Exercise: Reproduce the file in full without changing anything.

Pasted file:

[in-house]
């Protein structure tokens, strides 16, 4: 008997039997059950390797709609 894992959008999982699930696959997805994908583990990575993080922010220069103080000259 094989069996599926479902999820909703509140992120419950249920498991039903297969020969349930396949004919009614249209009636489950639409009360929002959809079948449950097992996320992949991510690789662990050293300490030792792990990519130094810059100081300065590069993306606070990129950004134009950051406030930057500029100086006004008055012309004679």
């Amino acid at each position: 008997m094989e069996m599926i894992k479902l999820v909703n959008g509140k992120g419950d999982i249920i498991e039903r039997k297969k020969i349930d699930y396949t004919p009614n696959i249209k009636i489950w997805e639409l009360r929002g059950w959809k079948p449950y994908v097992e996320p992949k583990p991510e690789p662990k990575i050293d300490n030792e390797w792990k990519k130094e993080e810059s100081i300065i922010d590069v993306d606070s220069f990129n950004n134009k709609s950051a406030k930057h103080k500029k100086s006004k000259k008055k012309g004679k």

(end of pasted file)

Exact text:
[in-house]
């Protein structure tokens, strides 16, 4: 008997039997059950390797709609 894992959008999982699930696959997805994908583990990575993080922010220069103080000259 094989069996599926479902999820909703509140992120419950249920498991039903297969020969349930396949004919009614249209009636489950639409009360929002959809079948449950097992996320992949991510690789662990050293300490030792792990990519130094810059100081300065590069993306606070990129950004134009950051406030930057500029100086006004008055012309004679």
């Amino acid at each position: 008997m094989e069996m599926i894992k479902l999820v909703n959008g509140k992120g419950d999982i249920i498991e039903r039997k297969k020969i349930d699930y396949t004919p009614n696959i249209k009636i489950w997805e639409l009360r929002g059950w959809k079948p449950y994908v097992e996320p992949k583990p991510e690789p662990k990575i050293d300490n030792e390797w792990k990519k130094e993080e810059s100081i300065i922010d590069v993306d606070s220069f990129n950004n134009k709609s950051a406030k930057h103080k500029k100086s006004k000259k008055k012309g004679k």